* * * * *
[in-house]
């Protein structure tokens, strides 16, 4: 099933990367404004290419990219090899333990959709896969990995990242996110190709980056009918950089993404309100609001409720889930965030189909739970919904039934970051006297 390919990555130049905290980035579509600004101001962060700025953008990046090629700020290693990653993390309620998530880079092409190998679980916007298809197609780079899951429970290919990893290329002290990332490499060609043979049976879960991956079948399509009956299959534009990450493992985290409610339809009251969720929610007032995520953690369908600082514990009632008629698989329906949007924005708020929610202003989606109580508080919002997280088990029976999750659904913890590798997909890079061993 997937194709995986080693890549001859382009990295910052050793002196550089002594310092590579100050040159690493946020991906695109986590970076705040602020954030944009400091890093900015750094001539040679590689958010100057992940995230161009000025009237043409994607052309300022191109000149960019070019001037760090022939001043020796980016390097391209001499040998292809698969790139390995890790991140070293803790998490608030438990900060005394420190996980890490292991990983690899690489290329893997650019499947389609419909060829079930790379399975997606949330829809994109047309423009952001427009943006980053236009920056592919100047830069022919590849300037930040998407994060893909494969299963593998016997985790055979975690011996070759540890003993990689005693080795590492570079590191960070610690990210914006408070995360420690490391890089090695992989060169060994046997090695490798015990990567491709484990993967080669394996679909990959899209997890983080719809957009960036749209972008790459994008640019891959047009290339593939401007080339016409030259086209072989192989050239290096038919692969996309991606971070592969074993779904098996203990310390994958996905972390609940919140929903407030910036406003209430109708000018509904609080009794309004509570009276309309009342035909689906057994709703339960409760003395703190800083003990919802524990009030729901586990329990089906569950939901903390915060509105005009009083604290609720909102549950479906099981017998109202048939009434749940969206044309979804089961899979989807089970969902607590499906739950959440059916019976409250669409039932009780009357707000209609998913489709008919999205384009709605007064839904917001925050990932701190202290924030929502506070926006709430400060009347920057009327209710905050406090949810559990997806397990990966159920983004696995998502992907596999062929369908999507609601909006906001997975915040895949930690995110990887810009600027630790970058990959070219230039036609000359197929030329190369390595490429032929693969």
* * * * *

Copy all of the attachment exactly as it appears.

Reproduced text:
[in-house]
């Protein structure tokens, strides 16, 4: 099933990367404004290419990219090899333990959709896969990995990242996110190709980056009918950089993404309100609001409720889930965030189909739970919904039934970051006297 390919990555130049905290980035579509600004101001962060700025953008990046090629700020290693990653993390309620998530880079092409190998679980916007298809197609780079899951429970290919990893290329002290990332490499060609043979049976879960991956079948399509009956299959534009990450493992985290409610339809009251969720929610007032995520953690369908600082514990009632008629698989329906949007924005708020929610202003989606109580508080919002997280088990029976999750659904913890590798997909890079061993 997937194709995986080693890549001859382009990295910052050793002196550089002594310092590579100050040159690493946020991906695109986590970076705040602020954030944009400091890093900015750094001539040679590689958010100057992940995230161009000025009237043409994607052309300022191109000149960019070019001037760090022939001043020796980016390097391209001499040998292809698969790139390995890790991140070293803790998490608030438990900060005394420190996980890490292991990983690899690489290329893997650019499947389609419909060829079930790379399975997606949330829809994109047309423009952001427009943006980053236009920056592919100047830069022919590849300037930040998407994060893909494969299963593998016997985790055979975690011996070759540890003993990689005693080795590492570079590191960070610690990210914006408070995360420690490391890089090695992989060169060994046997090695490798015990990567491709484990993967080669394996679909990959899209997890983080719809957009960036749209972008790459994008640019891959047009290339593939401007080339016409030259086209072989192989050239290096038919692969996309991606971070592969074993779904098996203990310390994958996905972390609940919140929903407030910036406003209430109708000018509904609080009794309004509570009276309309009342035909689906057994709703339960409760003395703190800083003990919802524990009030729901586990329990089906569950939901903390915060509105005009009083604290609720909102549950479906099981017998109202048939009434749940969206044309979804089961899979989807089970969902607590499906739950959440059916019976409250669409039932009780009357707000209609998913489709008919999205384009709605007064839904917001925050990932701190202290924030929502506070926006709430400060009347920057009327209710905050406090949810559990997806397990990966159920983004696995998502992907596999062929369908999507609601909006906001997975915040895949930690995110990887810009600027630790970058990959070219230039036609000359197929030329190369390595490429032929693969």